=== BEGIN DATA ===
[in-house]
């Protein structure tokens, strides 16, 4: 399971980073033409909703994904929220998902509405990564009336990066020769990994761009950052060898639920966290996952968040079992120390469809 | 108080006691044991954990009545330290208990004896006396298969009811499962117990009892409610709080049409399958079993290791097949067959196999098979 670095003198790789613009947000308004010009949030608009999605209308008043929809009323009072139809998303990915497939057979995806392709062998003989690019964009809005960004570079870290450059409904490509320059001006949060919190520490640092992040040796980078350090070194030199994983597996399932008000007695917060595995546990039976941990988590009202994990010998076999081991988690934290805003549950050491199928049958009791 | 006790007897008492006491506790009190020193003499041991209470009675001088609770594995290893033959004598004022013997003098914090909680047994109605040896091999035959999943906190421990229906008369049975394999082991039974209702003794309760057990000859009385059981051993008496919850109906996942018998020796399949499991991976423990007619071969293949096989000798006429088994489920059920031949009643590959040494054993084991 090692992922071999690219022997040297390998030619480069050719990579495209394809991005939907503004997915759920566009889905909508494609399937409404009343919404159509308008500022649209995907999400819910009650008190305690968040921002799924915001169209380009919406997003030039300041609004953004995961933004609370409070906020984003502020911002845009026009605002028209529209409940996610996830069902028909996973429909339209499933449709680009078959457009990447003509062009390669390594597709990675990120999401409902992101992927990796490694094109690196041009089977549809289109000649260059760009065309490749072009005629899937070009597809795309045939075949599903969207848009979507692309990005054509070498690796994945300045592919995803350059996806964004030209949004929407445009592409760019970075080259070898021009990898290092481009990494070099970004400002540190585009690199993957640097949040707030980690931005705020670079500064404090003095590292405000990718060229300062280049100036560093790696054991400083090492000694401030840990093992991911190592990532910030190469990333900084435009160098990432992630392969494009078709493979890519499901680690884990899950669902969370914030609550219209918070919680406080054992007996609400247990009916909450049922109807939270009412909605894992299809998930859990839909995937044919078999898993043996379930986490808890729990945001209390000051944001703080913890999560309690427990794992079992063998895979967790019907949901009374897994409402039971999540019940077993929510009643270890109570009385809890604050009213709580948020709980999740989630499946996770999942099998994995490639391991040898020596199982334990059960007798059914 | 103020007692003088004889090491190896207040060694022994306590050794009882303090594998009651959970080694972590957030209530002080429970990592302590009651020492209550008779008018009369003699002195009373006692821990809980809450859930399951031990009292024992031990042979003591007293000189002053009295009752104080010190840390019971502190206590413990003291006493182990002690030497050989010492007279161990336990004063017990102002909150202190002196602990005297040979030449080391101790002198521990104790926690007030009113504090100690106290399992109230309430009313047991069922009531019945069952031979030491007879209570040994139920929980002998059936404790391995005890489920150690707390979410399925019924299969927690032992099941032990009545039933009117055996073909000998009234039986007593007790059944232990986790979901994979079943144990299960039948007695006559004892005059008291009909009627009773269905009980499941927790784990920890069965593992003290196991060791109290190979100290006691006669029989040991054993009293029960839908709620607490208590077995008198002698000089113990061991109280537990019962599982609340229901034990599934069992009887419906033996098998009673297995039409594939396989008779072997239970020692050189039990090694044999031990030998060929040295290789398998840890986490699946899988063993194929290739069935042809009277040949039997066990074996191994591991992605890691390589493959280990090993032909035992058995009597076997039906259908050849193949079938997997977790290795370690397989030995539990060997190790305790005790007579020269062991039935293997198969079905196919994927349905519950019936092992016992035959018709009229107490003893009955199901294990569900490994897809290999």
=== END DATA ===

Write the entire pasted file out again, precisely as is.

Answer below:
[in-house]
């Protein structure tokens, strides 16, 4: 399971980073033409909703994904929220998902509405990564009336990066020769990994761009950052060898639920966290996952968040079992120390469809 | 108080006691044991954990009545330290208990004896006396298969009811499962117990009892409610709080049409399958079993290791097949067959196999098979 670095003198790789613009947000308004010009949030608009999605209308008043929809009323009072139809998303990915497939057979995806392709062998003989690019964009809005960004570079870290450059409904490509320059001006949060919190520490640092992040040796980078350090070194030199994983597996399932008000007695917060595995546990039976941990988590009202994990010998076999081991988690934290805003549950050491199928049958009791 | 006790007897008492006491506790009190020193003499041991209470009675001088609770594995290893033959004598004022013997003098914090909680047994109605040896091999035959999943906190421990229906008369049975394999082991039974209702003794309760057990000859009385059981051993008496919850109906996942018998020796399949499991991976423990007619071969293949096989000798006429088994489920059920031949009643590959040494054993084991 090692992922071999690219022997040297390998030619480069050719990579495209394809991005939907503004997915759920566009889905909508494609399937409404009343919404159509308008500022649209995907999400819910009650008190305690968040921002799924915001169209380009919406997003030039300041609004953004995961933004609370409070906020984003502020911002845009026009605002028209529209409940996610996830069902028909996973429909339209499933449709680009078959457009990447003509062009390669390594597709990675990120999401409902992101992927990796490694094109690196041009089977549809289109000649260059760009065309490749072009005629899937070009597809795309045939075949599903969207848009979507692309990005054509070498690796994945300045592919995803350059996806964004030209949004929407445009592409760019970075080259070898021009990898290092481009990494070099970004400002540190585009690199993957640097949040707030980690931005705020670079500064404090003095590292405000990718060229300062280049100036560093790696054991400083090492000694401030840990093992991911190592990532910030190469990333900084435009160098990432992630392969494009078709493979890519499901680690884990899950669902969370914030609550219209918070919680406080054992007996609400247990009916909450049922109807939270009412909605894992299809998930859990839909995937044919078999898993043996379930986490808890729990945001209390000051944001703080913890999560309690427990794992079992063998895979967790019907949901009374897994409402039971999540019940077993929510009643270890109570009385809890604050009213709580948020709980999740989630499946996770999942099998994995490639391991040898020596199982334990059960007798059914 | 103020007692003088004889090491190896207040060694022994306590050794009882303090594998009651959970080694972590957030209530002080429970990592302590009651020492209550008779008018009369003699002195009373006692821990809980809450859930399951031990009292024992031990042979003591007293000189002053009295009752104080010190840390019971502190206590413990003291006493182990002690030497050989010492007279161990336990004063017990102002909150202190002196602990005297040979030449080391101790002198521990104790926690007030009113504090100690106290399992109230309430009313047991069922009531019945069952031979030491007879209570040994139920929980002998059936404790391995005890489920150690707390979410399925019924299969927690032992099941032990009545039933009117055996073909000998009234039986007593007790059944232990986790979901994979079943144990299960039948007695006559004892005059008291009909009627009773269905009980499941927790784990920890069965593992003290196991060791109290190979100290006691006669029989040991054993009293029960839908709620607490208590077995008198002698000089113990061991109280537990019962599982609340229901034990599934069992009887419906033996098998009673297995039409594939396989008779072997239970020692050189039990090694044999031990030998060929040295290789398998840890986490699946899988063993194929290739069935042809009277040949039997066990074996191994591991992605890691390589493959280990090993032909035992058995009597076997039906259908050849193949079938997997977790290795370690397989030995539990060997190790305790005790007579020269062991039935293997198969079905196919994927349905519950019936092992016992035959018709009229107490003893009955199901294990569900490994897809290999």